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Greetings and welcome to our next article in the PowerCLI 5.8 series for the new vSphere Policy Based Management cmdlets. In today’s article we are going to dive right in and start building our own vSphere storage policies leveraging the new SPBM cmdlets within PowerCLI.


Before we begin though, if you have not yet had an opportunity to familiarize yourself with vSphere Storage Policy Based Management, here are a few key blog articles that can help you build a good foundation.

VMware Hands on Labs

Here is a great tip brought to you by our friends at the VMware Hands on Labs. If you would like an excellent shortcut to getting “hands on” with the new vSphere Power CLI cmdlets try out the lab below:

HOL-SDC-1427 – VMware Software Defined Storage: Module 5: Advanced Software Defined Storage With SPBM and PowerCLI (30 minutes)

Building a vSphere Storage Policy

spbm_1vmdk_vsanNow we will demonstrate how to leverage the new PowerCLI cmdlets for vSphere Storage Policy Based Management to create vSphere Storage Policies that will be used to ensure the availability, performance, and provisioning requirements for our example virtual machine.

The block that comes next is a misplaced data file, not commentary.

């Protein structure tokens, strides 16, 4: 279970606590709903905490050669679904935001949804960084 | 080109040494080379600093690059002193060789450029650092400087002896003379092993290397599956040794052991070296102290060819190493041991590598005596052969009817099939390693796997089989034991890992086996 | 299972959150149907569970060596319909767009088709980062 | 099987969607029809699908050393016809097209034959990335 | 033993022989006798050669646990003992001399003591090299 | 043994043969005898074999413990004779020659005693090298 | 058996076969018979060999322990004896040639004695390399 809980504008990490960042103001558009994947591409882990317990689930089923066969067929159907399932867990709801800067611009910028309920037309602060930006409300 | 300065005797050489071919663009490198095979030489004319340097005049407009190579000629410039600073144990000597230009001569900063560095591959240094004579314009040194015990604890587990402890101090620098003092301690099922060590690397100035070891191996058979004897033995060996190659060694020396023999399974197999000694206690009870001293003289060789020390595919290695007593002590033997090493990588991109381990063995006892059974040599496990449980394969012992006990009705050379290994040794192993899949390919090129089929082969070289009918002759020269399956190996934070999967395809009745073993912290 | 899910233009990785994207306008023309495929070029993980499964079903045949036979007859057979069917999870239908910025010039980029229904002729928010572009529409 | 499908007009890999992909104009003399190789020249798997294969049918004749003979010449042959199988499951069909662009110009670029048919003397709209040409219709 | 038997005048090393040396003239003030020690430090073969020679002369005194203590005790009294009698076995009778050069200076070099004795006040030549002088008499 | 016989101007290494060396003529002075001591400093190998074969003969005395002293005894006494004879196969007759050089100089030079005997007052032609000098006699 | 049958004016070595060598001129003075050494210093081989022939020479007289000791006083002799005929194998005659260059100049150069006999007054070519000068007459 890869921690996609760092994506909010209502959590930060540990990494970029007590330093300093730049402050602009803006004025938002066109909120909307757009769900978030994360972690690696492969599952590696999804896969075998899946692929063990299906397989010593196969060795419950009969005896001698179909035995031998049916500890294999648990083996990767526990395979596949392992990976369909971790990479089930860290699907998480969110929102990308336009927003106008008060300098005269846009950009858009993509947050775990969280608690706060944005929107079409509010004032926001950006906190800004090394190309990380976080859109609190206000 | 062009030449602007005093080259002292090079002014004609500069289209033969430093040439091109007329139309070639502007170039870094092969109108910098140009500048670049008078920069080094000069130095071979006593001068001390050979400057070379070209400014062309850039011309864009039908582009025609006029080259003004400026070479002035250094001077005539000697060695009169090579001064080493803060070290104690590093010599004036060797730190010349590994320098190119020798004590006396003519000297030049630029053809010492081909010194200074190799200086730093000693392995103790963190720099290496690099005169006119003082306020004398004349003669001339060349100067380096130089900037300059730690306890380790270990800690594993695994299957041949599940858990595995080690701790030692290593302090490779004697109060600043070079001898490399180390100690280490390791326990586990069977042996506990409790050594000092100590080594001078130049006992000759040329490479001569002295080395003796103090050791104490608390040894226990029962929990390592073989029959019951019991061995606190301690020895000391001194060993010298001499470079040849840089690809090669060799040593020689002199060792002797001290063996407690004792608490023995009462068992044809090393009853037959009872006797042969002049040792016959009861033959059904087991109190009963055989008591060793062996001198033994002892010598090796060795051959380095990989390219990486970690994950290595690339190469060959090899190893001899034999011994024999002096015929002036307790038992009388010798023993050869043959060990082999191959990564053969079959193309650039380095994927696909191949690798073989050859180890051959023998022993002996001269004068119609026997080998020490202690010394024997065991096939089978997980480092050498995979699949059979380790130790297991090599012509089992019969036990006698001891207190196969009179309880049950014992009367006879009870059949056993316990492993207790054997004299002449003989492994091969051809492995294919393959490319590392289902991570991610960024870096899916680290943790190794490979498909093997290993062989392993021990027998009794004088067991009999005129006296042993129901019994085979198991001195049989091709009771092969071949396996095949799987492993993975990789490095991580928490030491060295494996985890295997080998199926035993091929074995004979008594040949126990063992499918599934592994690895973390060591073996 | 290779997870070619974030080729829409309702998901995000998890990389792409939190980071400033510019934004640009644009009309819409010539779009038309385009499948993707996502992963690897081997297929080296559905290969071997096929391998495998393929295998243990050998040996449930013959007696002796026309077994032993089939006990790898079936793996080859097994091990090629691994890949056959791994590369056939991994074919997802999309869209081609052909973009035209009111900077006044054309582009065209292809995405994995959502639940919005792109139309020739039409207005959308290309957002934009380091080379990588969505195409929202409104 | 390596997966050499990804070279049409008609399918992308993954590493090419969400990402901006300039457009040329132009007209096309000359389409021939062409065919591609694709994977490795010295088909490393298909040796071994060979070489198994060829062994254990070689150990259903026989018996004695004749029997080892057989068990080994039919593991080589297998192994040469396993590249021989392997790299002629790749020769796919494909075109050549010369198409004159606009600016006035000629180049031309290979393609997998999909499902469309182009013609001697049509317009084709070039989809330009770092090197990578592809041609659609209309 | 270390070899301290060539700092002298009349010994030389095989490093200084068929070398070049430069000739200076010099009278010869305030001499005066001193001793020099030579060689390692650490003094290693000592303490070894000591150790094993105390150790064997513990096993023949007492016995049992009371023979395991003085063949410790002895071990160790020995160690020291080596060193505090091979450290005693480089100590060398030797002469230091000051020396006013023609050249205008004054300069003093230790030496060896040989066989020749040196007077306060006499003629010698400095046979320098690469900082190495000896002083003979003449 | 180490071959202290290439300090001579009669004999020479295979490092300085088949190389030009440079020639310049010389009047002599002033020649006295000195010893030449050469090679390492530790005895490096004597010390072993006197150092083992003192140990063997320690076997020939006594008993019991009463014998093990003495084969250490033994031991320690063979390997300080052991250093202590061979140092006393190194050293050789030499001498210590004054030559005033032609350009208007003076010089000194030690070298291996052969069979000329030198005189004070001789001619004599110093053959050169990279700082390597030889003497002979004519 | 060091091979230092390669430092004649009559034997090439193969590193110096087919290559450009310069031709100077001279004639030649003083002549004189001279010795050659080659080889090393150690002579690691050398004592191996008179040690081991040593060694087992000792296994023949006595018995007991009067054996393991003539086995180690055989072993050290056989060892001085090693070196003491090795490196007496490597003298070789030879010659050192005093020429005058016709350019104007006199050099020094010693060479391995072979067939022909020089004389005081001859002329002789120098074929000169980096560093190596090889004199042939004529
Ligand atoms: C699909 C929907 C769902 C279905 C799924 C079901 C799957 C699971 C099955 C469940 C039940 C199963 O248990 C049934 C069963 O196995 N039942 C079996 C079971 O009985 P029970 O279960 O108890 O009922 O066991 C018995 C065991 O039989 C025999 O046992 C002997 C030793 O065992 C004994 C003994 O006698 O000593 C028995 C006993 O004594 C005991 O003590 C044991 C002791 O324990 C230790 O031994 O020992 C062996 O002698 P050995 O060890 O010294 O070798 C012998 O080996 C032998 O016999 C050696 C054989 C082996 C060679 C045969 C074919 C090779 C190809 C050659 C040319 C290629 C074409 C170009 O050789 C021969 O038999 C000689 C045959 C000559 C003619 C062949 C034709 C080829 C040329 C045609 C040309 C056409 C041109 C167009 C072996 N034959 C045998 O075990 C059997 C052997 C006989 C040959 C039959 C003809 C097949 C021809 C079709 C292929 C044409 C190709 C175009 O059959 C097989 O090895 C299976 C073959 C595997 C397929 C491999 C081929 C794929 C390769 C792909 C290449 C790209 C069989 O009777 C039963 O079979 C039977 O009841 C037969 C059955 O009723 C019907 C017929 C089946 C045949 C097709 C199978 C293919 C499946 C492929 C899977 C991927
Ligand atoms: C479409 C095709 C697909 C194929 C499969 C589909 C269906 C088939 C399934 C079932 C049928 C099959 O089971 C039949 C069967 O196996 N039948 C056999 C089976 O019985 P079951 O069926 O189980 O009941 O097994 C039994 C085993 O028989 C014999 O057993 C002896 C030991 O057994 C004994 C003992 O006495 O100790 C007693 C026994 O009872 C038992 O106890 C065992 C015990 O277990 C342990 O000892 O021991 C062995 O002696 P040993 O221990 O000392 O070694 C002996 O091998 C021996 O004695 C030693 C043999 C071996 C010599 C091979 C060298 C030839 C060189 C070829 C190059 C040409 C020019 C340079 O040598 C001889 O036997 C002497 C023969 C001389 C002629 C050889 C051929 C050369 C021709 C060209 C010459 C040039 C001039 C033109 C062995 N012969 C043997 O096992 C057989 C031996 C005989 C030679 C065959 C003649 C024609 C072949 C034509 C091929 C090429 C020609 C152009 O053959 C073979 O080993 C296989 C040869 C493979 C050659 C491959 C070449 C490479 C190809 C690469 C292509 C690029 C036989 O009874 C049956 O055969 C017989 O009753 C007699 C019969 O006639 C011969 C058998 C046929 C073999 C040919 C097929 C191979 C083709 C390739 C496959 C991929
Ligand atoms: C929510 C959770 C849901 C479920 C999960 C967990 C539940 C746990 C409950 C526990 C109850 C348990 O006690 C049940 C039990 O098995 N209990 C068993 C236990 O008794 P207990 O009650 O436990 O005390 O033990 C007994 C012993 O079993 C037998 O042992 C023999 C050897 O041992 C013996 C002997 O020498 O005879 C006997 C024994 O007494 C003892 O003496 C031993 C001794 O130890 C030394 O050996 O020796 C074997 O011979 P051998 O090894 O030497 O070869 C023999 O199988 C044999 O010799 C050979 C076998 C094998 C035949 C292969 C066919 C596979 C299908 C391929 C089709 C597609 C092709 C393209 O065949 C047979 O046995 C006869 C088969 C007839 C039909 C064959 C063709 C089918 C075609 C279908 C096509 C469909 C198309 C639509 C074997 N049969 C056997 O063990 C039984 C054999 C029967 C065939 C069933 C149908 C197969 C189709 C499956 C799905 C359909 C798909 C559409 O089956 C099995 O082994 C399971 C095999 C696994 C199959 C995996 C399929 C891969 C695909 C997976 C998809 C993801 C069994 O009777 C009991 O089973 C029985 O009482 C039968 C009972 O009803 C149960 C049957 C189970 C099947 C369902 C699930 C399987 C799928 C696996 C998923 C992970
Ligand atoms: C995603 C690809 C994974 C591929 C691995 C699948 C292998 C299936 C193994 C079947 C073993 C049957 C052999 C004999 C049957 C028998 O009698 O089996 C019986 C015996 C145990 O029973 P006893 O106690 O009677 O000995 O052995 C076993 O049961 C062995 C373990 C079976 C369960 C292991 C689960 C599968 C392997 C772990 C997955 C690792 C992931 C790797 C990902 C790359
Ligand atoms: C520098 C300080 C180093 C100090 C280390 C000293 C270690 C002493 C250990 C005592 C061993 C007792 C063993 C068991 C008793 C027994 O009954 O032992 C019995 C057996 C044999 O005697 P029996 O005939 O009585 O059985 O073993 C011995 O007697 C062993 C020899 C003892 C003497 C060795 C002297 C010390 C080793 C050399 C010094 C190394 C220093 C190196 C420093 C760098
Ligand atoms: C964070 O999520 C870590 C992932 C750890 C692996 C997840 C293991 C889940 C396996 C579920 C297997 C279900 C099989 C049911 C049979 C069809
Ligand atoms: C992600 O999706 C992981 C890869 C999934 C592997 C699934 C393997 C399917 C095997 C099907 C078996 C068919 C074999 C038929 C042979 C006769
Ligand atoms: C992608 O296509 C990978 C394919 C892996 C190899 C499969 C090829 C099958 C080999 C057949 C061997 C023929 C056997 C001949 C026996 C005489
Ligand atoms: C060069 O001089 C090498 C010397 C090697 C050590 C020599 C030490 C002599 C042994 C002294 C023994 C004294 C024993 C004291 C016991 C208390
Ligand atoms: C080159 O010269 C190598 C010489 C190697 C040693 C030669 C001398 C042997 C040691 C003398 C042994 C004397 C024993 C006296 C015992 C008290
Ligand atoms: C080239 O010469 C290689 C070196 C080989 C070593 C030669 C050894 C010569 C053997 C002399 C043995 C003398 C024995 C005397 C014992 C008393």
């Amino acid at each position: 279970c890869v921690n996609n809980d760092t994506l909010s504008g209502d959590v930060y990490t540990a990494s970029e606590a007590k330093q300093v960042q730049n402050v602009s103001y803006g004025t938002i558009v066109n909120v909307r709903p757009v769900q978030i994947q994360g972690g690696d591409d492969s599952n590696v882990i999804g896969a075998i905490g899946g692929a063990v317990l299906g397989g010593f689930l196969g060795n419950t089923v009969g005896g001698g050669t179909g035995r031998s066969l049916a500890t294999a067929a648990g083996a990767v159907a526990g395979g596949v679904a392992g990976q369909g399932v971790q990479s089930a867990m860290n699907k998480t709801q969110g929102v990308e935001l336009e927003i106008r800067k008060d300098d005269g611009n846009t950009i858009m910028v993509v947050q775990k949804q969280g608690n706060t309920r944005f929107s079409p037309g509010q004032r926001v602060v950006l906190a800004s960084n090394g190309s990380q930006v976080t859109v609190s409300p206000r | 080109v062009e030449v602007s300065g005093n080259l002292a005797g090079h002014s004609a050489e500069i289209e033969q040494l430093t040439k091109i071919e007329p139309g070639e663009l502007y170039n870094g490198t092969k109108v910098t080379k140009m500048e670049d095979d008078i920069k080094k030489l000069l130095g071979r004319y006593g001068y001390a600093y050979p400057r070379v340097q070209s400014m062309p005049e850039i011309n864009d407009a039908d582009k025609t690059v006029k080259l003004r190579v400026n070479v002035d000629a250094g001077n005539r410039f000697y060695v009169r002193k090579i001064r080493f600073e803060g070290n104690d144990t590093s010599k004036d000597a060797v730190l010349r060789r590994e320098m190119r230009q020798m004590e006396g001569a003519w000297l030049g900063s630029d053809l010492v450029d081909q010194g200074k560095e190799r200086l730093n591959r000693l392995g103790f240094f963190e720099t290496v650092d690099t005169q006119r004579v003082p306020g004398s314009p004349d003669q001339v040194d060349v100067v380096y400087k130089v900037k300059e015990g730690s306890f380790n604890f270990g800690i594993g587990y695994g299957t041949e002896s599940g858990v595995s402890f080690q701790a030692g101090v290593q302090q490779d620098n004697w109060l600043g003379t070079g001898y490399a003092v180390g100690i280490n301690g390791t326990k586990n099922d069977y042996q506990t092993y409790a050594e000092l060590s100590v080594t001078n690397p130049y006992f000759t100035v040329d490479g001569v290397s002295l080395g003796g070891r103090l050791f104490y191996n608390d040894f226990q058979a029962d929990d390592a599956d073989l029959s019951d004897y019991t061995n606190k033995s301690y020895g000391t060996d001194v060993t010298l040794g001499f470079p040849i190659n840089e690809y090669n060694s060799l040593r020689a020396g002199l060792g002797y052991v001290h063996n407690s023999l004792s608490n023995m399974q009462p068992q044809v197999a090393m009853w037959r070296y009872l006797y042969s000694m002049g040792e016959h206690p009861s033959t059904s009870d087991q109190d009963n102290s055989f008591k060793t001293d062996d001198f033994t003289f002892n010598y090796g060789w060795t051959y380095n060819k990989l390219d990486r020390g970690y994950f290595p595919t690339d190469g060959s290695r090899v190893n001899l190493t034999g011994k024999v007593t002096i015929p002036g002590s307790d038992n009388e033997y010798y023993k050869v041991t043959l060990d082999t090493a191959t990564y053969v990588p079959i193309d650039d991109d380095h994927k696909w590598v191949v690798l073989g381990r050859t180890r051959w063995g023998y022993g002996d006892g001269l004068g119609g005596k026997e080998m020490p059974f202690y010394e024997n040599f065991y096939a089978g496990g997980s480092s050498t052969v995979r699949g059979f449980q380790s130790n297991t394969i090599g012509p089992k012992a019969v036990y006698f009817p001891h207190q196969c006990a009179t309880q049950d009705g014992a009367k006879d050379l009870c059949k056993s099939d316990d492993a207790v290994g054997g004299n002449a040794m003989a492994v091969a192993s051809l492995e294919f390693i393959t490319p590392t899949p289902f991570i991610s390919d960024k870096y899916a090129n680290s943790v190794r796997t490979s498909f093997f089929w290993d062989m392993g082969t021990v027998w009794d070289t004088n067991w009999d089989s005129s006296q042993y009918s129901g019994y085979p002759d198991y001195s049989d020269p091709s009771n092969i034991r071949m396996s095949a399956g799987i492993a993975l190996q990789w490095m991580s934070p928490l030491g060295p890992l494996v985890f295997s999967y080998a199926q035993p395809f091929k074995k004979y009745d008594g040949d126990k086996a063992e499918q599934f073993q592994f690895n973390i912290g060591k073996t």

Example Provisioning Scenario

For our example today, we will use a simple provisioning scenario of a virtual machine with a single virtual disk we intend to place on a Virtual SAN datastore.

See here for more information on creating a vSphere Storage Policy for Virtual SAN using the vCenter web client.


1. Open PowerCLI and connect to vCenter:

Note: To obtain a full listing of commands and examples of the new PowerCLI 5.8 cmdlets for vSphere Policy Based Management you can use the following commands within the PowerCLI shell.

2. Examining Storage Capabilities

Storage systems that use vStorage APIs for Storage Awareness (VASA) are represented by storage providers. Storage providers inform vCenter Server about specific storage devices, and present characteristics of the devices and datastores deployed on the devices as storage capabilities.

Storage capabilities outline the quality of service that the storage system can deliver. They guarantee that the storage system can provide a specific set of characteristics for capacity, performance, availability, redundancy, etc. SPBM is Each storage system has the potential to advertise multiple, vendor-specific, system-defined capabilities.